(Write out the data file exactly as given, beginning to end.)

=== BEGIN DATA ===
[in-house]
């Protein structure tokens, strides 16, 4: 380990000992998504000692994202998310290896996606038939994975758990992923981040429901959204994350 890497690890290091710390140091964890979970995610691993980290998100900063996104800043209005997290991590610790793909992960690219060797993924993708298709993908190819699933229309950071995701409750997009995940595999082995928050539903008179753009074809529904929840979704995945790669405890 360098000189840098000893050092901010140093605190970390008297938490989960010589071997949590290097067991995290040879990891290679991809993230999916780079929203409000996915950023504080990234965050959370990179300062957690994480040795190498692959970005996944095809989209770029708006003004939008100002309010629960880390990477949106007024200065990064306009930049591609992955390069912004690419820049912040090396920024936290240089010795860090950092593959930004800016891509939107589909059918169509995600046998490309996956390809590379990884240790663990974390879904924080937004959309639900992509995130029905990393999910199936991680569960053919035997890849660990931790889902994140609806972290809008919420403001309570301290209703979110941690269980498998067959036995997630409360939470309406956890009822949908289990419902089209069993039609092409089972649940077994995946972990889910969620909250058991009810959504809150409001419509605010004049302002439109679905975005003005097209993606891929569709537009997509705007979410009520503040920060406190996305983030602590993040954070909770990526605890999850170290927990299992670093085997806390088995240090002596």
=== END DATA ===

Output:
[in-house]
């Protein structure tokens, strides 16, 4: 380990000992998504000692994202998310290896996606038939994975758990992923981040429901959204994350 890497690890290091710390140091964890979970995610691993980290998100900063996104800043209005997290991590610790793909992960690219060797993924993708298709993908190819699933229309950071995701409750997009995940595999082995928050539903008179753009074809529904929840979704995945790669405890 360098000189840098000893050092901010140093605190970390008297938490989960010589071997949590290097067991995290040879990891290679991809993230999916780079929203409000996915950023504080990234965050959370990179300062957690994480040795190498692959970005996944095809989209770029708006003004939008100002309010629960880390990477949106007024200065990064306009930049591609992955390069912004690419820049912040090396920024936290240089010795860090950092593959930004800016891509939107589909059918169509995600046998490309996956390809590379990884240790663990974390879904924080937004959309639900992509995130029905990393999910199936991680569960053919035997890849660990931790889902994140609806972290809008919420403001309570301290209703979110941690269980498998067959036995997630409360939470309406956890009822949908289990419902089209069993039609092409089972649940077994995946972990889910969620909250058991009810959504809150409001419509605010004049302002439109679905975005003005097209993606891929569709537009997509705007979410009520503040920060406190996305983030602590993040954070909770990526605890999850170290927990299992670093085997806390088995240090002596």